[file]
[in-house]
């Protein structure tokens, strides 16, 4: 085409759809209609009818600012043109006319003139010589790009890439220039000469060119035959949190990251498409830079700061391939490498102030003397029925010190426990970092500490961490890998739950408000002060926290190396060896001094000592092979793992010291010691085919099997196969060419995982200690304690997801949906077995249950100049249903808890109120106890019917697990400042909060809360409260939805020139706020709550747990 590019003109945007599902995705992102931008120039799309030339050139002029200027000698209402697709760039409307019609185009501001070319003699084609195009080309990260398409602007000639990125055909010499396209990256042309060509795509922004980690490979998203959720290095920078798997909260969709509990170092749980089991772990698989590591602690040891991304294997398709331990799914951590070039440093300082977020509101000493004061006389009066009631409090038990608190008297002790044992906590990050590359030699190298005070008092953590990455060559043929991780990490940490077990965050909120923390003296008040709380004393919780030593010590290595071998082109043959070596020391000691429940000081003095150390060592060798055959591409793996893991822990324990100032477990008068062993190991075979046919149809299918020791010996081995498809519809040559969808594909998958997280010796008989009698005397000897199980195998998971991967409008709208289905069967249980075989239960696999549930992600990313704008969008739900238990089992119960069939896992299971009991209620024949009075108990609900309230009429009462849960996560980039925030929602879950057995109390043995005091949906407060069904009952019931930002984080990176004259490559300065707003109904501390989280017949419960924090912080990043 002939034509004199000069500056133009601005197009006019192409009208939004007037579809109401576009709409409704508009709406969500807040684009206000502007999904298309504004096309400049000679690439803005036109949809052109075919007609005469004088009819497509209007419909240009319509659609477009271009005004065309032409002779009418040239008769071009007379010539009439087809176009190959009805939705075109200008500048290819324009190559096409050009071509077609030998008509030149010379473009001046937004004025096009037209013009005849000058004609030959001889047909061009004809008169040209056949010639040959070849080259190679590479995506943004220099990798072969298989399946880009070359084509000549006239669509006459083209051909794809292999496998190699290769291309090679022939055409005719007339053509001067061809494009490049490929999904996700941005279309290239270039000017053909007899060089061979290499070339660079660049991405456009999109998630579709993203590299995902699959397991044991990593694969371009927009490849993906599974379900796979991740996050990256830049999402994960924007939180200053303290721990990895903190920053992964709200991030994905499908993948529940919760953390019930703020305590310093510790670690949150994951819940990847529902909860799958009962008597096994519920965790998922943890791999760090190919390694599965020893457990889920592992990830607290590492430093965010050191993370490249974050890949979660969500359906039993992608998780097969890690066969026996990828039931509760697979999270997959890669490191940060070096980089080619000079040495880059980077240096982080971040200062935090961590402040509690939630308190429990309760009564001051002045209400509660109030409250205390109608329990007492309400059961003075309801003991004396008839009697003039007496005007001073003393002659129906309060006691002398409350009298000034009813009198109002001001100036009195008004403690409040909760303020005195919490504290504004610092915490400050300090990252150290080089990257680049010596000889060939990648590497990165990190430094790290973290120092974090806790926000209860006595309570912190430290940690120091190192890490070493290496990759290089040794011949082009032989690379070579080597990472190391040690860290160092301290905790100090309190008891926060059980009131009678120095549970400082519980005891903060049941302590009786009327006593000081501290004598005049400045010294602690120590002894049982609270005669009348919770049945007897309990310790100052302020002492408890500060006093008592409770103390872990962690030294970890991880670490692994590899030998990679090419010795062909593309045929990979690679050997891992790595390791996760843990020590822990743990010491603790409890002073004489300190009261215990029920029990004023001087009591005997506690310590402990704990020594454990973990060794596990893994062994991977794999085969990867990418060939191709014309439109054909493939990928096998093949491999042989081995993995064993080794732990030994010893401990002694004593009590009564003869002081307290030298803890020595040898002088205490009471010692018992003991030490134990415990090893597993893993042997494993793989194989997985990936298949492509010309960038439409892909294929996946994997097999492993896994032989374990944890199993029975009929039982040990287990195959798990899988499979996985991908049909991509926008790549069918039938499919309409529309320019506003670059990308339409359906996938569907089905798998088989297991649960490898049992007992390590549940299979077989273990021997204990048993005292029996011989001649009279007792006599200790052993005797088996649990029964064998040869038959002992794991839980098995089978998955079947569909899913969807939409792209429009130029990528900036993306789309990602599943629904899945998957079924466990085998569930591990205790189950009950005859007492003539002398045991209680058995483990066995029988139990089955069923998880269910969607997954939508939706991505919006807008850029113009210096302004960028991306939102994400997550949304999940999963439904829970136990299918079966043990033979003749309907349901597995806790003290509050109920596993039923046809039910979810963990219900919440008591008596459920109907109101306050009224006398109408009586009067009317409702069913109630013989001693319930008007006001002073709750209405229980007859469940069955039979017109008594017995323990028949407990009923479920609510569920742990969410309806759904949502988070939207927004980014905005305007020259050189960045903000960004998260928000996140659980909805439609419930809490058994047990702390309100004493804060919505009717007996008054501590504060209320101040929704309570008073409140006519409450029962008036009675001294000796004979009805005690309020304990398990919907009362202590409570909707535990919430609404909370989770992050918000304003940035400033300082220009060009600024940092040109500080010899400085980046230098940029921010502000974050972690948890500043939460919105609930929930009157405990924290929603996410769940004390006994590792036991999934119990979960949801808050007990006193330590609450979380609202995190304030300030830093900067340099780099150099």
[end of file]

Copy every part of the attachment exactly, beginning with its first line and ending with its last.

[in-house]
């Protein structure tokens, strides 16, 4: 085409759809209609009818600012043109006319003139010589790009890439220039000469060119035959949190990251498409830079700061391939490498102030003397029925010190426990970092500490961490890998739950408000002060926290190396060896001094000592092979793992010291010691085919099997196969060419995982200690304690997801949906077995249950100049249903808890109120106890019917697990400042909060809360409260939805020139706020709550747990 590019003109945007599902995705992102931008120039799309030339050139002029200027000698209402697709760039409307019609185009501001070319003699084609195009080309990260398409602007000639990125055909010499396209990256042309060509795509922004980690490979998203959720290095920078798997909260969709509990170092749980089991772990698989590591602690040891991304294997398709331990799914951590070039440093300082977020509101000493004061006389009066009631409090038990608190008297002790044992906590990050590359030699190298005070008092953590990455060559043929991780990490940490077990965050909120923390003296008040709380004393919780030593010590290595071998082109043959070596020391000691429940000081003095150390060592060798055959591409793996893991822990324990100032477990008068062993190991075979046919149809299918020791010996081995498809519809040559969808594909998958997280010796008989009698005397000897199980195998998971991967409008709208289905069967249980075989239960696999549930992600990313704008969008739900238990089992119960069939896992299971009991209620024949009075108990609900309230009429009462849960996560980039925030929602879950057995109390043995005091949906407060069904009952019931930002984080990176004259490559300065707003109904501390989280017949419960924090912080990043 002939034509004199000069500056133009601005197009006019192409009208939004007037579809109401576009709409409704508009709406969500807040684009206000502007999904298309504004096309400049000679690439803005036109949809052109075919007609005469004088009819497509209007419909240009319509659609477009271009005004065309032409002779009418040239008769071009007379010539009439087809176009190959009805939705075109200008500048290819324009190559096409050009071509077609030998008509030149010379473009001046937004004025096009037209013009005849000058004609030959001889047909061009004809008169040209056949010639040959070849080259190679590479995506943004220099990798072969298989399946880009070359084509000549006239669509006459083209051909794809292999496998190699290769291309090679022939055409005719007339053509001067061809494009490049490929999904996700941005279309290239270039000017053909007899060089061979290499070339660079660049991405456009999109998630579709993203590299995902699959397991044991990593694969371009927009490849993906599974379900796979991740996050990256830049999402994960924007939180200053303290721990990895903190920053992964709200991030994905499908993948529940919760953390019930703020305590310093510790670690949150994951819940990847529902909860799958009962008597096994519920965790998922943890791999760090190919390694599965020893457990889920592992990830607290590492430093965010050191993370490249974050890949979660969500359906039993992608998780097969890690066969026996990828039931509760697979999270997959890669490191940060070096980089080619000079040495880059980077240096982080971040200062935090961590402040509690939630308190429990309760009564001051002045209400509660109030409250205390109608329990007492309400059961003075309801003991004396008839009697003039007496005007001073003393002659129906309060006691002398409350009298000034009813009198109002001001100036009195008004403690409040909760303020005195919490504290504004610092915490400050300090990252150290080089990257680049010596000889060939990648590497990165990190430094790290973290120092974090806790926000209860006595309570912190430290940690120091190192890490070493290496990759290089040794011949082009032989690379070579080597990472190391040690860290160092301290905790100090309190008891926060059980009131009678120095549970400082519980005891903060049941302590009786009327006593000081501290004598005049400045010294602690120590002894049982609270005669009348919770049945007897309990310790100052302020002492408890500060006093008592409770103390872990962690030294970890991880670490692994590899030998990679090419010795062909593309045929990979690679050997891992790595390791996760843990020590822990743990010491603790409890002073004489300190009261215990029920029990004023001087009591005997506690310590402990704990020594454990973990060794596990893994062994991977794999085969990867990418060939191709014309439109054909493939990928096998093949491999042989081995993995064993080794732990030994010893401990002694004593009590009564003869002081307290030298803890020595040898002088205490009471010692018992003991030490134990415990090893597993893993042997494993793989194989997985990936298949492509010309960038439409892909294929996946994997097999492993896994032989374990944890199993029975009929039982040990287990195959798990899988499979996985991908049909991509926008790549069918039938499919309409529309320019506003670059990308339409359906996938569907089905798998088989297991649960490898049992007992390590549940299979077989273990021997204990048993005292029996011989001649009279007792006599200790052993005797088996649990029964064998040869038959002992794991839980098995089978998955079947569909899913969807939409792209429009130029990528900036993306789309990602599943629904899945998957079924466990085998569930591990205790189950009950005859007492003539002398045991209680058995483990066995029988139990089955069923998880269910969607997954939508939706991505919006807008850029113009210096302004960028991306939102994400997550949304999940999963439904829970136990299918079966043990033979003749309907349901597995806790003290509050109920596993039923046809039910979810963990219900919440008591008596459920109907109101306050009224006398109408009586009067009317409702069913109630013989001693319930008007006001002073709750209405229980007859469940069955039979017109008594017995323990028949407990009923479920609510569920742990969410309806759904949502988070939207927004980014905005305007020259050189960045903000960004998260928000996140659980909805439609419930809490058994047990702390309100004493804060919505009717007996008054501590504060209320101040929704309570008073409140006519409450029962008036009675001294000796004979009805005690309020304990398990919907009362202590409570909707535990919430609404909370989770992050918000304003940035400033300082220009060009600024940092040109500080010899400085980046230098940029921010502000974050972690948890500043939460919105609930929930009157405990924290929603996410769940004390006994590792036991999934119990979960949801808050007990006193330590609450979380609202995190304030300030830093900067340099780099150099």